Are you thinking about making the big transition to tiny living? Here are the top considerations you need to know to prepare yourself for living in a tiny home.
Did you know that more than half of the people in the U.S would consider buying a tiny house, specifically a house less than 600 square feet?
This factoid showcases how tiny houses are dramatically gaining popularity among Americans. The great thing about living in a tiny home is that you not only get to lead a simple life, but you also tend to save more on mortgages, utilities, and other expenses.
However, preparing to downsize and move into a tiny house can be daunting, and even debilitating and downright terrifying for some.
But you shouldn’t fret because it’s normal whenever you’re making a significant change or doing anything outside the norm. You should expect to experience a little healthy fear.
Though you shouldn’t let that fear stand in the way of your tiny house dreams. Here is everything you need to know before living in a tiny house to successfully silence that doubtful inner critic.
It Costs More Per Square Feet Compared To Large Houses
You also need to know that a tiny home’s design costs more per square foot, because it is more complicated to build in some ways than full-sized houses. Also, many times higher quality materials are used than the stock, mass-purchased materials for new development homes.
For instance, if you hire a builder, items such as non-DIY built-in furniture have to be custom made to ensure they maximize the small space. The result more labor costs. You’ll also find some compact appliances costing a bit higher than full-sized appliances.
To save drastically in your overall costs, do-it-yourself building is your best bet. On the other hand, it can months to years to complete.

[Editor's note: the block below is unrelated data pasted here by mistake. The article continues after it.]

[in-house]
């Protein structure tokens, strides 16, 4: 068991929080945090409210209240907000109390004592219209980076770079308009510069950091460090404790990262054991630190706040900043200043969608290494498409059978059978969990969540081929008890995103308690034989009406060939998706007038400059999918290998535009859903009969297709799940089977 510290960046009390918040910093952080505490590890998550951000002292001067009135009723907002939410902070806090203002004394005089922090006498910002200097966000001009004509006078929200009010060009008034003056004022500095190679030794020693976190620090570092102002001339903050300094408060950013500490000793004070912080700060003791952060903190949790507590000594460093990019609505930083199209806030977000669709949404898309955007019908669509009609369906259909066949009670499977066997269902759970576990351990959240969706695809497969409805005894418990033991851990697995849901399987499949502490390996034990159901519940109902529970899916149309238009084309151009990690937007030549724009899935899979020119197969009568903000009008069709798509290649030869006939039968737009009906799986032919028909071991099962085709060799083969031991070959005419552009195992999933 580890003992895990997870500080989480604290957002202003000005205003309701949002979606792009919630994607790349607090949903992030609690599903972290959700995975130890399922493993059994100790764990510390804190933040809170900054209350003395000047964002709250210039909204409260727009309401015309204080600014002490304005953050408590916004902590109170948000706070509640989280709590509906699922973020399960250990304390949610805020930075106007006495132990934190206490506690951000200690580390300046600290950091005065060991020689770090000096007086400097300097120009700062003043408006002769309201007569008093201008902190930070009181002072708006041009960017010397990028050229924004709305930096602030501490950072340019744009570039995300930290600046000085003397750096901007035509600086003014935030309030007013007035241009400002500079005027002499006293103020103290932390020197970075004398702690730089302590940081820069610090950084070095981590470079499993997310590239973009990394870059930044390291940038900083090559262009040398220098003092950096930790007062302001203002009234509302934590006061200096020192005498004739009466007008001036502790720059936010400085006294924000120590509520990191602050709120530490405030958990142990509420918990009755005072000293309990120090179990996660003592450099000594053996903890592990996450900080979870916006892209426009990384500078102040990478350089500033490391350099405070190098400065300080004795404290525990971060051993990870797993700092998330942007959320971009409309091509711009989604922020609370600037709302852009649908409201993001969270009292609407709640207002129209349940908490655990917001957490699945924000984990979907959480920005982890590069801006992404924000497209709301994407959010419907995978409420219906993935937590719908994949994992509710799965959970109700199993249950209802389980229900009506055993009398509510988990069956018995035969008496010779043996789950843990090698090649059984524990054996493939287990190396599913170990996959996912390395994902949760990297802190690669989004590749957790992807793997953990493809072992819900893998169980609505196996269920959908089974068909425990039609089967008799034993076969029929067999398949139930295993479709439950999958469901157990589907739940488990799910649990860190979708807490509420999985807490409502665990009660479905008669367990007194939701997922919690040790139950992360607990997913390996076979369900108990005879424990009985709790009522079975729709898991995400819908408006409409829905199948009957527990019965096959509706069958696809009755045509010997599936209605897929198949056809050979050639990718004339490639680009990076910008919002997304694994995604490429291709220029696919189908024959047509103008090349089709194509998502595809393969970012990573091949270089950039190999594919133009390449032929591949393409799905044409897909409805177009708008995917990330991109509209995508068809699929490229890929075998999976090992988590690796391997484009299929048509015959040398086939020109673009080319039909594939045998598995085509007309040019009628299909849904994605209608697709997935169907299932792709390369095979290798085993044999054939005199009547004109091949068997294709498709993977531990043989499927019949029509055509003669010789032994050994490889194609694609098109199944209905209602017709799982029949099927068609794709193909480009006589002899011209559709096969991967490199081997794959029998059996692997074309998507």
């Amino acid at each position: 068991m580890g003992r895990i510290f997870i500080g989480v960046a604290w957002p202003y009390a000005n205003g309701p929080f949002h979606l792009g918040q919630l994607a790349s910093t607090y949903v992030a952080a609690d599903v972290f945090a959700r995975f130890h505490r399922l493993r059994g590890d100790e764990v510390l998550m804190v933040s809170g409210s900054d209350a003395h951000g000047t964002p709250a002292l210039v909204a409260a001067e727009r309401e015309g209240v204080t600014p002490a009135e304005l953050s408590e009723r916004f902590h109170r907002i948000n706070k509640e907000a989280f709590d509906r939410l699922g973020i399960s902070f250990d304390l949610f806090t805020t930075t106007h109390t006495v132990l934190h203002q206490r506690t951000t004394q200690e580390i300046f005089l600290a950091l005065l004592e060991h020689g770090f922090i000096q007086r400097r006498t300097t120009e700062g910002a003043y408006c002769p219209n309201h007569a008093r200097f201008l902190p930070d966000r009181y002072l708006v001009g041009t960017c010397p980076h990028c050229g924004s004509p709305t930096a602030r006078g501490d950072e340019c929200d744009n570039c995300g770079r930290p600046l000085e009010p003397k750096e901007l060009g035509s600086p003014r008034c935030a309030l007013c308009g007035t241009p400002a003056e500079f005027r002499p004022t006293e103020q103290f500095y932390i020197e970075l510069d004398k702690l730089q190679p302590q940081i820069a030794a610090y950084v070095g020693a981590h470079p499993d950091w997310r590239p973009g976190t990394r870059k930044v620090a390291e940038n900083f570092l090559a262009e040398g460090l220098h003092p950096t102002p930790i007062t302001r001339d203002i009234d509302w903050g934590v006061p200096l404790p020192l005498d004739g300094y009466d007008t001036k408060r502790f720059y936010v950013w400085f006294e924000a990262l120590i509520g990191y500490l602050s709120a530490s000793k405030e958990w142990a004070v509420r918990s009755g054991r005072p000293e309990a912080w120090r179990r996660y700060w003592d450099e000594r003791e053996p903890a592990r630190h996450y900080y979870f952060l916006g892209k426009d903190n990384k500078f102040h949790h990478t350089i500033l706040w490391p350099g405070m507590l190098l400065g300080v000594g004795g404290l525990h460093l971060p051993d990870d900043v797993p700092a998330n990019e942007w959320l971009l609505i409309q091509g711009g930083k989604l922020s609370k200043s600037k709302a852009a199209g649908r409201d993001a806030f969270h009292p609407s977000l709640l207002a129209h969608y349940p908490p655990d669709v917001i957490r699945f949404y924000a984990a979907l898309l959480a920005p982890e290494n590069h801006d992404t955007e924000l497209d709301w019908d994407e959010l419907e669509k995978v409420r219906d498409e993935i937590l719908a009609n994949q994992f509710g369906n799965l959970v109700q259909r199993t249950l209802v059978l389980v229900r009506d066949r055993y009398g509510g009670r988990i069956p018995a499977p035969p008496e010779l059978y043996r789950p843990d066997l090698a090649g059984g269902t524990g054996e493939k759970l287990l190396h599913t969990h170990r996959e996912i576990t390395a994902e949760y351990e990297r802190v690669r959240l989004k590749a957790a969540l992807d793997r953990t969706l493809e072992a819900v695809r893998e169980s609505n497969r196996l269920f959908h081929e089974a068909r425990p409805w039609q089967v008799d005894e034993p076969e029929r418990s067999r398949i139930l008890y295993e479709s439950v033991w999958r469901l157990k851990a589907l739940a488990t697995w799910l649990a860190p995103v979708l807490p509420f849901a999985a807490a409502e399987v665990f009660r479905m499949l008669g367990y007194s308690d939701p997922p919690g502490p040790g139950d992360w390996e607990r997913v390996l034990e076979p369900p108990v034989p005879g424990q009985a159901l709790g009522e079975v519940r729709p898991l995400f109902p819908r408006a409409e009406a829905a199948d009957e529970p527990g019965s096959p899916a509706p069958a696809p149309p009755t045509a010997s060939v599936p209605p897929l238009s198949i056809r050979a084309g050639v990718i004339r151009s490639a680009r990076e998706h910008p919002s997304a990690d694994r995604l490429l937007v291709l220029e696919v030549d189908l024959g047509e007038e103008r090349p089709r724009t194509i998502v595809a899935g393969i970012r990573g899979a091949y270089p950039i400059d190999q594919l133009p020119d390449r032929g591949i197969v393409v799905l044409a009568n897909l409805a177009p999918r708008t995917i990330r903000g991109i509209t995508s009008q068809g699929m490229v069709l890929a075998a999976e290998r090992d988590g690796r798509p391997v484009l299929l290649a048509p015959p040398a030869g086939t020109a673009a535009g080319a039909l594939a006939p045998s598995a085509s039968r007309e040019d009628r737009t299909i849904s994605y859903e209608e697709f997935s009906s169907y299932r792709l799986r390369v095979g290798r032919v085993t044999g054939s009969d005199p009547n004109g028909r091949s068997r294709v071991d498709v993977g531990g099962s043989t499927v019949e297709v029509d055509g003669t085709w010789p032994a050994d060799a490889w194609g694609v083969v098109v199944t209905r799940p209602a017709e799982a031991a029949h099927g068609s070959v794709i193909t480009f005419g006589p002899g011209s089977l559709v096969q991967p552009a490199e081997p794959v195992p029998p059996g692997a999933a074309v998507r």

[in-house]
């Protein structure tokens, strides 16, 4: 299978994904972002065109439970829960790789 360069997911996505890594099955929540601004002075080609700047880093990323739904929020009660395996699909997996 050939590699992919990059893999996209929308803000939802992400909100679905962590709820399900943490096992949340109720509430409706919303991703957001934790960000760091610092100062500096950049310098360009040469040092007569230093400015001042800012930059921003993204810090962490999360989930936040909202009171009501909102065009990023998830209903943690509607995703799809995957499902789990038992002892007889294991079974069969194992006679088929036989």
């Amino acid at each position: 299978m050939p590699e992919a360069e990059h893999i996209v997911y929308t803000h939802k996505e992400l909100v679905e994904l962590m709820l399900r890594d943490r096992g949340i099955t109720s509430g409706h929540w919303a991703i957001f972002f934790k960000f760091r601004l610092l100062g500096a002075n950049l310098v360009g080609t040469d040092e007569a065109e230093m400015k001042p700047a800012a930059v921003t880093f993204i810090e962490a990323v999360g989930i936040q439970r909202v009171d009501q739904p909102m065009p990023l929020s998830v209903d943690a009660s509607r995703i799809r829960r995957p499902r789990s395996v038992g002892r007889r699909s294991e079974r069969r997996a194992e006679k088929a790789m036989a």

Determine What’s Important in Your Life
You also need to know if moving into a tiny house is what you most want. It’s time you need to distinguish between what you want and what you need in life.
Identify the essential factors that complete your lifestyle and the things that help you with these. Then create a list of what you’re willing to let go of if need be.
Compiling a list of your wants versus needs is paramount when you’re planning to move to a tiny house. This also helps you to understand what’s essential in your lifestyle and living space.
You’ll have to Downsize & Declutter Your House
Letting go of clutter is probably the most feel-good thing about living in a tiny house. Just think about the much time you spend selecting the clothes to wear, and you end up choosing your favorites.
Getting rid of all the other clothes that you rarely wear makes your life much simpler as it means less indecision about what to wear and even less laundry.
While decluttering may be an unnerving prospect at first, it may feel hard to do away with some of the things you own.
The thing is, by deciding to live in a tiny house, you’ll have to be comfortable disposing of more than half of the junk in your home and begin making the necessary shift to less stuff (but room for more experiences!). Start by getting rid of duplicates, whether it’s that extra TV set or excess pots & pans.